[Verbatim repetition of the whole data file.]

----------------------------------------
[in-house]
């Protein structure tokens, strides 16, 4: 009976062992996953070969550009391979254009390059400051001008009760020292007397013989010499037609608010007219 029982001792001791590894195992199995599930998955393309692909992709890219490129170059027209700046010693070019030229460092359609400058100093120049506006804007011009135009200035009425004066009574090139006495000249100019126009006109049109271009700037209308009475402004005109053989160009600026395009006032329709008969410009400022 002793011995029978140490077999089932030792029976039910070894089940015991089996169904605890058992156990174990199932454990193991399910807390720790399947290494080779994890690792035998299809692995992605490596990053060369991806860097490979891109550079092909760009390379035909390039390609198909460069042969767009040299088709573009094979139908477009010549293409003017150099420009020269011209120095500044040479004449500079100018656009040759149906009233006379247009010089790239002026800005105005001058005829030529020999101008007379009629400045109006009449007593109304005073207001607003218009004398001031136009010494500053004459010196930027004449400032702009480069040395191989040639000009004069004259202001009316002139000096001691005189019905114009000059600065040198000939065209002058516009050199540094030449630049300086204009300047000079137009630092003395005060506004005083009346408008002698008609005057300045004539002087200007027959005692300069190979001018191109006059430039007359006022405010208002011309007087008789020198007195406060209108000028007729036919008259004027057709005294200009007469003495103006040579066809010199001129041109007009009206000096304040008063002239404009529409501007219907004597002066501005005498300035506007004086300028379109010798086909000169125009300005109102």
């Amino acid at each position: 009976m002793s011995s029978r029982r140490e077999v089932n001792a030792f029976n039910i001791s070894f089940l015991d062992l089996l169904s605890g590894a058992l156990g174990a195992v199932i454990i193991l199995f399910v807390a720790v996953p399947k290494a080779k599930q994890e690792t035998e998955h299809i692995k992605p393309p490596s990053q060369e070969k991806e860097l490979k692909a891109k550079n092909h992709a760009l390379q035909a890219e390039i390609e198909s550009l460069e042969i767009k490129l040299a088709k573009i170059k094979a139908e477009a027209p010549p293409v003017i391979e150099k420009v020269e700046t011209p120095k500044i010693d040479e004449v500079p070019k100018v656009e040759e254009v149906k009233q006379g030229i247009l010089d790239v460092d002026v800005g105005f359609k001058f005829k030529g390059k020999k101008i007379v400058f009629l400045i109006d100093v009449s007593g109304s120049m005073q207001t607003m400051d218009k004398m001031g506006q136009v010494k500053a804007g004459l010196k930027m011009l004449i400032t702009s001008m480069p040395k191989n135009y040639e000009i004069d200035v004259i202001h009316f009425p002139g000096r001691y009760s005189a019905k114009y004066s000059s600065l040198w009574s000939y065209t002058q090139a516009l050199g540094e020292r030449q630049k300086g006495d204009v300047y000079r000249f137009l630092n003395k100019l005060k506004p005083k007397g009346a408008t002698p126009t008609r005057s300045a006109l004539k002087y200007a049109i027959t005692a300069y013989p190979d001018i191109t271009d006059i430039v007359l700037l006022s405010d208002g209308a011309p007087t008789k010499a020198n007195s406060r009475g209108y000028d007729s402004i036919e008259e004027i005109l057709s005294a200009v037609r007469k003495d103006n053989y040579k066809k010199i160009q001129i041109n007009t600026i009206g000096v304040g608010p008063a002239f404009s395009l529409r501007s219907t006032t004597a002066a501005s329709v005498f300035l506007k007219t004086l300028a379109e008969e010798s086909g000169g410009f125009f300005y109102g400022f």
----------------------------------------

[in-house]
């Protein structure tokens, strides 16, 4: 009976062992996953070969550009391979254009390059400051001008009760020292007397013989010499037609608010007219 029982001792001791590894195992199995599930998955393309692909992709890219490129170059027209700046010693070019030229460092359609400058100093120049506006804007011009135009200035009425004066009574090139006495000249100019126009006109049109271009700037209308009475402004005109053989160009600026395009006032329709008969410009400022 002793011995029978140490077999089932030792029976039910070894089940015991089996169904605890058992156990174990199932454990193991399910807390720790399947290494080779994890690792035998299809692995992605490596990053060369991806860097490979891109550079092909760009390379035909390039390609198909460069042969767009040299088709573009094979139908477009010549293409003017150099420009020269011209120095500044040479004449500079100018656009040759149906009233006379247009010089790239002026800005105005001058005829030529020999101008007379009629400045109006009449007593109304005073207001607003218009004398001031136009010494500053004459010196930027004449400032702009480069040395191989040639000009004069004259202001009316002139000096001691005189019905114009000059600065040198000939065209002058516009050199540094030449630049300086204009300047000079137009630092003395005060506004005083009346408008002698008609005057300045004539002087200007027959005692300069190979001018191109006059430039007359006022405010208002011309007087008789020198007195406060209108000028007729036919008259004027057709005294200009007469003495103006040579066809010199001129041109007009009206000096304040008063002239404009529409501007219907004597002066501005005498300035506007004086300028379109010798086909000169125009300005109102």
């Amino acid at each position: 009976m002793s011995s029978r029982r140490e077999v089932n001792a030792f029976n039910i001791s070894f089940l015991d062992l089996l169904s605890g590894a058992l156990g174990a195992v199932i454990i193991l199995f399910v807390a720790v996953p399947k290494a080779k599930q994890e690792t035998e998955h299809i692995k992605p393309p490596s990053q060369e070969k991806e860097l490979k692909a891109k550079n092909h992709a760009l390379q035909a890219e390039i390609e198909s550009l460069e042969i767009k490129l040299a088709k573009i170059k094979a139908e477009a027209p010549p293409v003017i391979e150099k420009v020269e700046t011209p120095k500044i010693d040479e004449v500079p070019k100018v656009e040759e254009v149906k009233q006379g030229i247009l010089d790239v460092d002026v800005g105005f359609k001058f005829k030529g390059k020999k101008i007379v400058f009629l400045i109006d100093v009449s007593g109304s120049m005073q207001t607003m400051d218009k004398m001031g506006q136009v010494k500053a804007g004459l010196k930027m011009l004449i400032t702009s001008m480069p040395k191989n135009y040639e000009i004069d200035v004259i202001h009316f009425p002139g000096r001691y009760s005189a019905k114009y004066s000059s600065l040198w009574s000939y065209t002058q090139a516009l050199g540094e020292r030449q630049k300086g006495d204009v300047y000079r000249f137009l630092n003395k100019l005060k506004p005083k007397g009346a408008t002698p126009t008609r005057s300045a006109l004539k002087y200007a049109i027959t005692a300069y013989p190979d001018i191109t271009d006059i430039v007359l700037l006022s405010d208002g209308a011309p007087t008789k010499a020198n007195s406060r009475g209108y000028d007729s402004i036919e008259e004027i005109l057709s005294a200009v037609r007469k003495d103006n053989y040579k066809k010199i160009q001129i041109n007009t600026i009206g000096v304040g608010p008063a002239f404009s395009l529409r501007s219907t006032t004597a002066a501005s329709v005498f300035l506007k007219t004086l300028a379109e008969e010798s086909g000169g410009f125009f300005y109102g400022f």